Recently, researchers have begun to explore the relationships between PTSD and substance use disorders in more detail by examining the unique associations between PTSD symptom clusters and substance use. Saladin, Brady, Dansky, and Kilpatrick (1995) showed that women with PTSD and a comorbid substance use disorder were more likely to have experienced physical assault, rape, and attempted sexual assault and notably, exhibited more intrusion and avoidance symptoms compared to those with PTSD alone. Stewart, Conrod, Phil, and Dongier (1999) examined correlations between each of the symptom clusters and alcohol, anxiolytic, and analgesic dependence in a large sample of women and found that alcohol dependence was significantly correlated with the arousal symptom cluster, whereas analgesic dependence was correlated with the intrusions, numbing, and arousal clusters. Finally, Back, Sonne, Killeen, Dansky, and Brady (2003) examined the trauma histories, psychiatric disorders, and PTSD symptoms of treatment-seeking women with comorbid PTSD/alcohol dependence and PTSD/cocaine dependence. Compared to women with PTSD/cocaine dependence, women with PTSD/alcohol dependence evidenced significantly greater avoidance and arousal symptoms according to clinician ratings. The authors speculated that alcohol may serve to exacerbate PTSD symptoms, whereas cocaine may impair functioning more generally. In light of these findings, the authors noted that more substance-specific research is needed to best inform substance use prevention and intervention efforts focused on the co-occurrence of PTSD and substance use (p. 170).
Taken together, the above research has established strong links between PTSD symptoms from multiple types of trauma and problematic substance use. These findings notwithstanding, the current study sought to improve on the limitations of past research. First, the majority of the studies on PTSD described above encompassed multiple referent traumatic events. Given that IPV is qualitatively different from other referent events, further investigation in this area is needed. Second, much of the past research has focused on women with a PTSD diagnosis. Given that many IPV-exposed women do not meet full criteria for a diagnosis of PTSD, but still experience marked impairment related to their PTSD symptoms (Basile, Arias, Desai, & Thompson, 2004; Zlotnick, Franklin, & Zimmerman, 2002), the current study examined a continuous measure of PTSD symptoms and examined each symptom cluster separately. Finally, past research largely has focused on small samples of homogeneous groups of women seeking substance abuse treatment. Consequently, it is questionable as to whether these findings can be generalized to women who do not yet have a diagnosable substance use disorder (Golding, 1999; Stewart & Israeli, 2002) and the extent to which these findings can inform community-based prevention efforts.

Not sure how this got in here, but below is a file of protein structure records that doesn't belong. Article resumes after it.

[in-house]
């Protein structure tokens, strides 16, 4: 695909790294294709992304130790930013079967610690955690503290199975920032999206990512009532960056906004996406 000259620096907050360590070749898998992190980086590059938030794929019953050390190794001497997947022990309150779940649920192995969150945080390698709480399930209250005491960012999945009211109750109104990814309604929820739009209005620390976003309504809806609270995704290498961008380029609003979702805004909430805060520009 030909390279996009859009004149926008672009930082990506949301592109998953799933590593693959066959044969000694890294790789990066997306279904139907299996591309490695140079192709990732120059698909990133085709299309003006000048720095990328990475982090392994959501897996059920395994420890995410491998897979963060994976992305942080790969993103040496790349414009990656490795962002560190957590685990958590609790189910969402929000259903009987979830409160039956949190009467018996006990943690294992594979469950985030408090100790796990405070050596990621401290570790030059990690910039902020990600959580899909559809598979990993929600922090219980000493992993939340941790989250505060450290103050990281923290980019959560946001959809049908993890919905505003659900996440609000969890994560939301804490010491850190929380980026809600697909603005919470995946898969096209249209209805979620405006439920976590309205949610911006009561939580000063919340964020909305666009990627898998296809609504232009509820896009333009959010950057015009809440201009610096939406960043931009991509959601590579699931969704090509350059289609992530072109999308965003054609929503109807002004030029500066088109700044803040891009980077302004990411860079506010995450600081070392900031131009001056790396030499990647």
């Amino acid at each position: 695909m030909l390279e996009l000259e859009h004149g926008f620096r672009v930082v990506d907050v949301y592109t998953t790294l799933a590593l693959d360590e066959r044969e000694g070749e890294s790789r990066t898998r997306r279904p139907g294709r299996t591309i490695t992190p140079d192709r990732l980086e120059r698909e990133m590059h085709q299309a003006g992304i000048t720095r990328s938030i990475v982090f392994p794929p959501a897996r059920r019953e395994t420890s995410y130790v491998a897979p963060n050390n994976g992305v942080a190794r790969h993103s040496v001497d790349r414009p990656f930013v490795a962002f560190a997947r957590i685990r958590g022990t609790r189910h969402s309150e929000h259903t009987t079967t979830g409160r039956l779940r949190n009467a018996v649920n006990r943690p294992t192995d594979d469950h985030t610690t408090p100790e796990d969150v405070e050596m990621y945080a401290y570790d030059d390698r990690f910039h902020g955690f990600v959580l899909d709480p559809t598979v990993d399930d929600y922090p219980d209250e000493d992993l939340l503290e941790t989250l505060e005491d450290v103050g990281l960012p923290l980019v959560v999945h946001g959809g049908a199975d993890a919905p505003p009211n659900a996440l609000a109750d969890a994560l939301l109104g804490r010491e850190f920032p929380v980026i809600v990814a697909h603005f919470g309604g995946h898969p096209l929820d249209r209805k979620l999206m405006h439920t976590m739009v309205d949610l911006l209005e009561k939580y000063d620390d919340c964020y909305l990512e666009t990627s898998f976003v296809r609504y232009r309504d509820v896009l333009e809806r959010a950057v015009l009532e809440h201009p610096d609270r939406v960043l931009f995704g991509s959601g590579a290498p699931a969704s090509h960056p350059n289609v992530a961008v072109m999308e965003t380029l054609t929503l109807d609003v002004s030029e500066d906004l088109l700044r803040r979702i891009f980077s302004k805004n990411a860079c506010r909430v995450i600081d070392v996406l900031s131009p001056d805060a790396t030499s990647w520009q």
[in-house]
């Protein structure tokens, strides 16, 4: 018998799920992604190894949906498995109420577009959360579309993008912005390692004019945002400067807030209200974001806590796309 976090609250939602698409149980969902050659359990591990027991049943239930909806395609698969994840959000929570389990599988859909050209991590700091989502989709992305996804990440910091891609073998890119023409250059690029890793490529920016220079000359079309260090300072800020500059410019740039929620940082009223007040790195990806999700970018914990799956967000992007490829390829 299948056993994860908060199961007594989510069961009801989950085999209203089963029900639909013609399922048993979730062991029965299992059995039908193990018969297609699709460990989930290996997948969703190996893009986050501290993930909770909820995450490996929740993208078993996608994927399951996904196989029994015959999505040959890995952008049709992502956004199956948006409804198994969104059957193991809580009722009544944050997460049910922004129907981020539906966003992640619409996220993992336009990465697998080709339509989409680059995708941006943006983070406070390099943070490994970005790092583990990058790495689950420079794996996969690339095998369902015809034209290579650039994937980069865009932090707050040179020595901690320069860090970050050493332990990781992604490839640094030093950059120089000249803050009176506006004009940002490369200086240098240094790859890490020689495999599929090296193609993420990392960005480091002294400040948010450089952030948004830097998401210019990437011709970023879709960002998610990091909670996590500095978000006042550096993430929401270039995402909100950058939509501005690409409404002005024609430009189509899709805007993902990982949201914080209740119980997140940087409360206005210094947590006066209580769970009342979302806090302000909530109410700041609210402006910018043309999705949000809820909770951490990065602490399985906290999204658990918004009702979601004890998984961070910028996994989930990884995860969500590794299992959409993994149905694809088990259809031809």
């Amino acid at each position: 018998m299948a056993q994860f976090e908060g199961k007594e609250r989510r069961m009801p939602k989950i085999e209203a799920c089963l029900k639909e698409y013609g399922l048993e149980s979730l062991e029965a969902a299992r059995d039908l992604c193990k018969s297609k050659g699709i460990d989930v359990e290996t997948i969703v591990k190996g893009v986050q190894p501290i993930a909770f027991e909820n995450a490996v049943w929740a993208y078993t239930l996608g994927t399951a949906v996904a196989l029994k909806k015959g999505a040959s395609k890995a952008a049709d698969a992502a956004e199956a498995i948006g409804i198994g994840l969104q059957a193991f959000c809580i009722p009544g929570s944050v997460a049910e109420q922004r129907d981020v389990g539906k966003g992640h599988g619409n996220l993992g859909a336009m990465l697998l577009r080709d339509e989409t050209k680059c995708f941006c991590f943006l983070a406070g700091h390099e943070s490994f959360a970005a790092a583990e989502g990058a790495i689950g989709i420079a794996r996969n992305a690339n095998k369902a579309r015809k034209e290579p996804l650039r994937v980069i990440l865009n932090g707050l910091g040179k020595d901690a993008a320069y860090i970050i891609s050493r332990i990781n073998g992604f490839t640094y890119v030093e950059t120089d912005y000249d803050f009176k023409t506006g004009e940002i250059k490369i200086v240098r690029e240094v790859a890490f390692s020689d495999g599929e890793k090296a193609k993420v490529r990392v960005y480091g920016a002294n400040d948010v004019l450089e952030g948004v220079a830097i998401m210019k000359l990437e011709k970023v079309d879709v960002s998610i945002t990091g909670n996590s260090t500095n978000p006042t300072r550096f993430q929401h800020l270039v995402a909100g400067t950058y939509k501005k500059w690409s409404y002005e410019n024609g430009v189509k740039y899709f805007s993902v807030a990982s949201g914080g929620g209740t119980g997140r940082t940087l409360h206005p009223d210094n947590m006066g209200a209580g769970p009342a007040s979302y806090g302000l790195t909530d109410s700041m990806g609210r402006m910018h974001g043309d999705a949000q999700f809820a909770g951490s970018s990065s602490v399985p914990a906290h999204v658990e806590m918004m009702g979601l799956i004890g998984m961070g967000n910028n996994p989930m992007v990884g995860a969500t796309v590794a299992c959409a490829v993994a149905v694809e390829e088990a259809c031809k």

The current study aimed to describe IPV-related PTSD and substance use in a large community sample of women. This investigation was informed by the tension reduction theory (Conger, 1956) and the more contemporary self-medication hypothesis (Khantzian, 1985, 1997), which suggest that problematic substance use is a learned behavior that is reinforced by the resulting reduction in the strength of drives such as anxiety or fear—drives that are exhibited by victims of IPV (Foa, Cascardi, Zoellner, & Feeny, 2000; Swan & Snow, 2003). These learned needs to reduce negative affect contribute to the acquisition of substance use patterns. Women who used alcohol only were examined separately from those who used drugs (and possibly alcohol) and nonusers to better understand what differentiates women who self-medicate with a legal substance (i.e., alcohol) versus an illegal one (i.e., street drugs). Based on the research outlined above, it was hypothesized that women, who use alcohol, drugs, or both, would evidence higher levels of PTSD symptomatology than nonusers. Because the research exploring the links between specific PTSD symptom clusters and substance use has been limited to women with substance use disorders (Back et al., 2003; Stewart et al., 1999), relationships between specific PTSD clusters and substance use involvement were examined in an exploratory manner.